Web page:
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Diet and Feeding
- Folivore/frugivores. Unripe fruit and young leaves are less frequently available but preferred. Young leaves have less fiber and higher quantities of nutrients than mature leaves. Ripe fruit and its seed are usually not eaten. (Unripe fruit is lower in simple sugars. Ripe fruit can cause gastric distress)
- Not true ruminants, but large, morphologically complex 4-chambered stomachs requires lots of roughage.
- Process plant material from a wide variety of trees (Nhat (1994) documented 50 species) by fermentation. Plant cell walls are composed of cellulose that cannot be digested by vertebrates. Doucs maintain colonies of cellulolytic microorganisms (bacteria) in the Fore stomach which is used to ferment the polysaccharides making up cellulose
- Glands secrete enzymes into the lumen of the GI tract to digest proteins, lipids and simpler carbohydrates.
- Doucs are able to exploit mature foliage during food shortages (Nutritional value and protein of mature leaves are low, fiber is high).
- Up to 20% of the body weight may be eaten as foliage and the animals often appear to have bloated stomachs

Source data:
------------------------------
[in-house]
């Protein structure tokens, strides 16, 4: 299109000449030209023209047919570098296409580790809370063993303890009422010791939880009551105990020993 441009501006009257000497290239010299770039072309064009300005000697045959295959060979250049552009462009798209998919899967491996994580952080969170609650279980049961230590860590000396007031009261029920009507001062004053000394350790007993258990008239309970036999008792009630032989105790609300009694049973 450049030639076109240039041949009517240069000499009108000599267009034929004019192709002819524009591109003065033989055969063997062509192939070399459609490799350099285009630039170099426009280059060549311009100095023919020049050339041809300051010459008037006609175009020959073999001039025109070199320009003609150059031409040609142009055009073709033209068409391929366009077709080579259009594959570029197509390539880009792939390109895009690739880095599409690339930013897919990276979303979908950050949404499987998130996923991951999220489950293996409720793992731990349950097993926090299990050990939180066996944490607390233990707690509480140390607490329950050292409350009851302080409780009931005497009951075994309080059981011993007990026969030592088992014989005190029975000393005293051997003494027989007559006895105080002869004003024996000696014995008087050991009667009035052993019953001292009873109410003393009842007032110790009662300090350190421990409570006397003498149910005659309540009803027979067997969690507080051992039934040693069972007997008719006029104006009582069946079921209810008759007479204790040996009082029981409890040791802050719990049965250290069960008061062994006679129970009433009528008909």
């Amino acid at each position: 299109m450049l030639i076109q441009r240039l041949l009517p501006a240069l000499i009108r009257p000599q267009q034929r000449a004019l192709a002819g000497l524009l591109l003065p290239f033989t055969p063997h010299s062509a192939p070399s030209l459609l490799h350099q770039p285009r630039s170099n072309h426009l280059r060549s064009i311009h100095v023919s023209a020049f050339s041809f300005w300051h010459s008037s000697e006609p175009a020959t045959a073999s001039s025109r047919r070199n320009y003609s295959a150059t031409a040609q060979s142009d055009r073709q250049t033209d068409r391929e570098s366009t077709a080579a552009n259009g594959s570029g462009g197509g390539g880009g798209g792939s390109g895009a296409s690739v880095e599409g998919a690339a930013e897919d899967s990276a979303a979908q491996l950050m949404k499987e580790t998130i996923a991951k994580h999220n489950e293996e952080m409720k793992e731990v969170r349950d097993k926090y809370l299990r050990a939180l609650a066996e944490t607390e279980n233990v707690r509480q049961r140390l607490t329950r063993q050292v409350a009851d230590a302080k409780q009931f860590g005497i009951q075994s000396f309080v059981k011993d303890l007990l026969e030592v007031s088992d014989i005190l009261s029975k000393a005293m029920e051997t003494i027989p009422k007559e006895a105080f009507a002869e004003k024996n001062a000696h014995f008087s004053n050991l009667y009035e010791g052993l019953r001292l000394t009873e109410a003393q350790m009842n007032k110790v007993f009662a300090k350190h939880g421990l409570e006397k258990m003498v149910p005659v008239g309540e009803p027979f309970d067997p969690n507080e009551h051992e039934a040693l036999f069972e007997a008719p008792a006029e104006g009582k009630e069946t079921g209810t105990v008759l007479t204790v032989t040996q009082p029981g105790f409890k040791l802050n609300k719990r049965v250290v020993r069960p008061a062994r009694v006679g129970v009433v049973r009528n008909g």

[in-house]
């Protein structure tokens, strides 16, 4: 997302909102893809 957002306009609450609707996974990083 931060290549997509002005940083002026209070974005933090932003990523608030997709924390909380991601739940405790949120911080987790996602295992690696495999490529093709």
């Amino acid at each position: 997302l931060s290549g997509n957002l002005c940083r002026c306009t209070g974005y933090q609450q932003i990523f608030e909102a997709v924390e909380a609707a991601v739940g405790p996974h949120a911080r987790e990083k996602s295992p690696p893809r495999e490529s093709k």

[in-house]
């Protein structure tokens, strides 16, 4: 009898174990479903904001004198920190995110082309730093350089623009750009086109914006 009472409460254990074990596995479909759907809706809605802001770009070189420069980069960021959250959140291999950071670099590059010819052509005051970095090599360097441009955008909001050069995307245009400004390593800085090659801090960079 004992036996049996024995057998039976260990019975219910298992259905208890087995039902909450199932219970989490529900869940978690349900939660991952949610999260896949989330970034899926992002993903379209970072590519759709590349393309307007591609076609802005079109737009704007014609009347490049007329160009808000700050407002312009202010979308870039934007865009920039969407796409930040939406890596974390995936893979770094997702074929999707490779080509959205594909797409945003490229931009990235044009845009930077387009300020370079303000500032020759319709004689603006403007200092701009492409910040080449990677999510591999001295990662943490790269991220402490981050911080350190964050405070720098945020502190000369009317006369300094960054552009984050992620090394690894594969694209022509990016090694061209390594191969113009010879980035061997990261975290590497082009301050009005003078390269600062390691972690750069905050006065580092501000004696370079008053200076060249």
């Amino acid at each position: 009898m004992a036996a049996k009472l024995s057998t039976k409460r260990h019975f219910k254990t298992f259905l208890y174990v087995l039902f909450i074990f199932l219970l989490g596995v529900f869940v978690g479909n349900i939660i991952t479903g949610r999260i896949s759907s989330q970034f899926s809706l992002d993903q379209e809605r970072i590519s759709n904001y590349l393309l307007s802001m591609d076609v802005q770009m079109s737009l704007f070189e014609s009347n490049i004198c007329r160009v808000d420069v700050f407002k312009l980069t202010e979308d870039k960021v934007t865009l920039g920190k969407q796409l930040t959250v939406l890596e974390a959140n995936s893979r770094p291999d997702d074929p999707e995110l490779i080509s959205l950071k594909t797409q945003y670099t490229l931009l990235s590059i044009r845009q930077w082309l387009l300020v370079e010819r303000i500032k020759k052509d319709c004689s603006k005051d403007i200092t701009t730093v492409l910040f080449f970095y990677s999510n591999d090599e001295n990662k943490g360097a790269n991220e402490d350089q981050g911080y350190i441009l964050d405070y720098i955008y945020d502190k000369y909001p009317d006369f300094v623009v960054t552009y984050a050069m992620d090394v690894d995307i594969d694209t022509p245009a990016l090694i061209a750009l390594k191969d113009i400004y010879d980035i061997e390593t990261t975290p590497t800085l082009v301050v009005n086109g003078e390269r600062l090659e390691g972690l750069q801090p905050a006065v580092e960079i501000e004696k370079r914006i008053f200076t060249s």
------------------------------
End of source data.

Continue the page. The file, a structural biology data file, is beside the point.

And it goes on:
- 82% of intake is leaves and petioles (at least 75% are young leaves), 14% is fruits and seeds (mainly unripe), 4% flowers,
- A recent study of food from five stomachs (Nhat) showed that (1) The quantity of food consumed every day varied from 450 to 650 grams (2) The diet consisted primarily of leaves, buds, fruit and flowers
- Most water comes from foods consumed.
- Observed to lick dew off leaves
- In zoos, water is consumed after dry food pellets are eaten. Doucs at the San Diego Zoo dip their nutritionally-enhanced biscuits in water before eating.
Leaves Make a Meal
Douc langurs prefer to eat young leaves and unripe fruit.
Image credit: © San Diego Zoo Wildlife Alliance. All rights reserved.
Whitehead & Jolly (2000)
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